My youngest sister Bridget had a better relationship with Dustin, and she had asked him about his cancer during a recent visit. He told her that it would it never go away. “It’s in my blood,” he had said. “It’s in my bones.”
“He knows he’s going to die young,” Bridget told me. “It’s only a matter of time.”
“Yeah, but has he said this to Maeve?” I asked.
Bridget shrugged. “I’m sure he has, but I don’t think it would matter. Maeve hears what she wants to hear. She’s sure he’ll get better.”
“The eternal optimist,” I said. Bridget nodded.
And then came the October day when Maeve found Dustin helpless on the bedroom floor. The cancer had taken over, but Maeve remained hopeful. By December, her hope had evolved into full-blown denial.
Maeve had a plan: she would quit her job and move Dustin to Massachusetts. They would live with us at our parents’ house and have access to some of the best hospitals in the world. My parents were okay with this plan, mostly because they wanted her home before she had a complete emotional breakdown. I had even volunteered to give up my room for the cause. But Dustin’s condition worsened rapidly, and when he decided to stop treatment, his doctors suggested hospice. There was nothing else to be done. Dustin would move to a hospice house, but Maeve insisted he would only be there a short time. Once he could walk again, she said, they would move to Massachusetts. When Maeve called our mother with this news, she flew to Virginia the same night.
Bridget and I drove to Fairfax a few days later to help Maeve pack her apartment. Though we were exhausted from the twelve-hour drive, Bridget and I visited the hospital the night we arrived. The room was dimly lit, Dustin’s family was there, and there was some Christmas concert playing on the small television attached to the wall. I had never met Dustin’s mother, brother, or sister before, and that moment didn’t feel like the right time for small talk, so I hung back. I’m not sure they even knew I was there. Leaning against the wall, I watched Maeve at her fiancé’s side, helping him take a sip of a smoothie she had brought him earlier—a smoothie she still believed would save his life.
Dustin’s mother asked Maeve to take a picture of the present family members, and I realized then she knew this was it—this may be the last picture they take together. His older brother joked about the glare off Dustin’s bald head as he rubbed it playfully. It was the end. They all knew it. I wondered what it was like to be so young and to know that you were going to die.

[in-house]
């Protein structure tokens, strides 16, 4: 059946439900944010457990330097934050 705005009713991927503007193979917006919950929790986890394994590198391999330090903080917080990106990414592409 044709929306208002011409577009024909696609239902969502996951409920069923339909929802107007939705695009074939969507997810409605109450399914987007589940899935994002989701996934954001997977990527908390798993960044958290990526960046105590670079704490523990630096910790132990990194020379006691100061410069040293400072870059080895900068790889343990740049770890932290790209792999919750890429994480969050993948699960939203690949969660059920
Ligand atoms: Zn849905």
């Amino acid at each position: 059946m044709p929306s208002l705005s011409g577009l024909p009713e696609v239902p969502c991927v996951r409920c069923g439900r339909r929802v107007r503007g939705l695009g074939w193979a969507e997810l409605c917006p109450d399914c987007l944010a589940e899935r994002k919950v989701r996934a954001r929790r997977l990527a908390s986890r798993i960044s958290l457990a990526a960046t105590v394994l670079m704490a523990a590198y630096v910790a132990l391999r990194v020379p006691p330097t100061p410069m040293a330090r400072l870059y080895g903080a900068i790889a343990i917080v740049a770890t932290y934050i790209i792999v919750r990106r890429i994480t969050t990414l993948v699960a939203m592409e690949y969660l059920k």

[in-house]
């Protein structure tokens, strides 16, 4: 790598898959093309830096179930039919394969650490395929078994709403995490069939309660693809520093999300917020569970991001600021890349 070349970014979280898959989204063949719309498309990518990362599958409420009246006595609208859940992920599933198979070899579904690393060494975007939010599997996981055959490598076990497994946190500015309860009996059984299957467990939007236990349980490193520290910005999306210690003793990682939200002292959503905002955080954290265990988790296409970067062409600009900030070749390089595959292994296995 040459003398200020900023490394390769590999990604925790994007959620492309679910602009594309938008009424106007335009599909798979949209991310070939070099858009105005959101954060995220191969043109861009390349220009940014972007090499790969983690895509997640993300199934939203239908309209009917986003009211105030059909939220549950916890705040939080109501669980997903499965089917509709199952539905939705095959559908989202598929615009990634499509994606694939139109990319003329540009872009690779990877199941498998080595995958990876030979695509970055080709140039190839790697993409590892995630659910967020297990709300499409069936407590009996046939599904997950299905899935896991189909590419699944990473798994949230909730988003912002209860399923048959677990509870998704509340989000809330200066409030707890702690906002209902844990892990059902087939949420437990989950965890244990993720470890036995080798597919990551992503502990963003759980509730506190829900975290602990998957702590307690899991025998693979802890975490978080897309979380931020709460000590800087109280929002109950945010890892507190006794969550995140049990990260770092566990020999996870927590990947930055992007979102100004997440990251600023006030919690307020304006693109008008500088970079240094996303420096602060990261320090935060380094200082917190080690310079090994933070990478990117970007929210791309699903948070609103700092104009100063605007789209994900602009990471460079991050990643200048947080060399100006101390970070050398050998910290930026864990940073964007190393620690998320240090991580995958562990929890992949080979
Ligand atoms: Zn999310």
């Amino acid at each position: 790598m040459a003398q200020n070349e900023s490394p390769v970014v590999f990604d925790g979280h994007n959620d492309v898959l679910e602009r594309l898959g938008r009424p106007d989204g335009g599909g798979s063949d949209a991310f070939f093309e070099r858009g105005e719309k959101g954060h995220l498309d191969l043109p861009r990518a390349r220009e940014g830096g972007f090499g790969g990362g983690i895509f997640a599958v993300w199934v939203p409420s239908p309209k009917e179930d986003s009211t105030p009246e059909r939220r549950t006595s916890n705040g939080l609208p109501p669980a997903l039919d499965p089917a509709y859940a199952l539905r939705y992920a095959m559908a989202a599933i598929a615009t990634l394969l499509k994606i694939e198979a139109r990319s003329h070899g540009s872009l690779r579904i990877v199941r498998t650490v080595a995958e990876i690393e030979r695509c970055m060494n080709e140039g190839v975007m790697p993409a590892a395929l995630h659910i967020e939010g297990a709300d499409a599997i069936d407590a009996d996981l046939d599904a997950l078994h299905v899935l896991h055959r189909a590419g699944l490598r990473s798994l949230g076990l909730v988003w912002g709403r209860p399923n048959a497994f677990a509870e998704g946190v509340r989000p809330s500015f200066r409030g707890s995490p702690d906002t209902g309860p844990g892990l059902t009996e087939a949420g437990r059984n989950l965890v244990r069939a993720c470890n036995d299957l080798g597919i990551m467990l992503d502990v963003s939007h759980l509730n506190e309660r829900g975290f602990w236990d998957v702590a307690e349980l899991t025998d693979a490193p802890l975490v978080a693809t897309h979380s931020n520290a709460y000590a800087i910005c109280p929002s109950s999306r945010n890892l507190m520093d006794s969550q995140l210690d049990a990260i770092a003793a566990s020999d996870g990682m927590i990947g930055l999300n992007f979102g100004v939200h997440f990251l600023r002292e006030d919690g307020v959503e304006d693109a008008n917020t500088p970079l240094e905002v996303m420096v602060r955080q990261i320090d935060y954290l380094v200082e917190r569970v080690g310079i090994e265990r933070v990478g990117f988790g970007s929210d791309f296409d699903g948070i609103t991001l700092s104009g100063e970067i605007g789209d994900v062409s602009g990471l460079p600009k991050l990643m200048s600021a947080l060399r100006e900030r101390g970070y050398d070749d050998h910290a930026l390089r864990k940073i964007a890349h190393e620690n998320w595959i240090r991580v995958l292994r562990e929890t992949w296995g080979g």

When Dustin’s family cleared out, I sat in a vinyl armchair and nearly fell asleep. Maeve and Dustin argued about something (probably the gross smoothie) and then Dustin said that he wanted Bridget and me to leave. He didn’t like being stared at, he said. “And she,” he said, looking at me, “doesn’t want to be here. I can tell.”
“Don’t be ridiculous,” I said, even though he was one hundred percent correct.
“She doesn’t even like me,” Dustin continued. Maeve tried to convince him otherwise as I stood to leave. “Why is she even here? She hates me.”
“Yeah, okay, Dustin,” I said as I walked to the door. “Have a good night.”
My tone was more sarcastic than I had intended, but I didn’t apologize. I had a feeling I would never speak to Dustin again, but at that moment I didn’t care. I left the room and didn’t look back.
I wandered the hospital’s empty corridors unable to find the exit, or even a sign pointing me in the right direction. At the time I didn’t know if it was exhaustion or concern for my sister or the fact that Dustin would not survive or a combination of the three, but when I reached another dead end I leaned against a Pepsi machine and sobbed so hard that my entire body shook. I’m not sure how long I stood there crying, but it was long enough to attract the attention of a nurse who appeared seemingly out of nowhere.
“Are you okay, ma’am?” she asked, sounding more irritated than concerned.
“I can’t find the exit,” I told her as I dried my face with my sleeve. The nurse gave a simple set of directions, and I left without saying another word.
Back at Maeve’s apartment, I snuck past my mother who had dozed off on the couch. I crawled onto the air mattress in the corner of the living room, and pulled a blanket over my body, still fully clothed. I pretended to be asleep when I heard my sisters return. Mom woke and met them in the kitchen. “How could she be so insensitive?” Maeve said. “He’s sick, and she’s being such a bitch.”
I assumed “she” was me. Maeve sounded liked she had been crying. I wondered if Mom and Bridget had the urge to correct Maeve—Dustin wasn’t simply sick. He was dying.
Mom tried to calm her down, reminding her how tired we all were, and how overwhelming this was. The bathroom door slammed. “So rude,” I heard Maeve say through the door. I’m sure she knew I was only pretending to be asleep.
The following day I drove a U-Haul filled with the contents of my sister’s apartment up the eastern seaboard. Maeve hardly spoke to me before I left, still upset about how I had treated Dustin at the hospital. I understood, but I wasn’t sorry. She reluctantly accepted a hug before I climbed into the truck and drove away.
The next time I saw Maeve it was a few days before Christmas. She came home, grudgingly, leaving Dustin behind in the hospice house. Neither of us brought up what had happened when we last spoke. She spent a lot of time on the phone with Dustin’s mother, making sure she was feeding Dustin the smoothies. “I know they’re feeding him junk food,” Maeve said at one point, pacing the living room. “I shouldn’t have left him.”
The night before Christmas Eve, Maeve, Bridget, Neila, Bridget’s two-year-old daughter, and I drove all over the South Shore to see neighborhoods decorated in Christmas lights. Somewhere in Hingham, Maeve announced she’d be heading back to the hospice house the next morning, two days earlier than planned.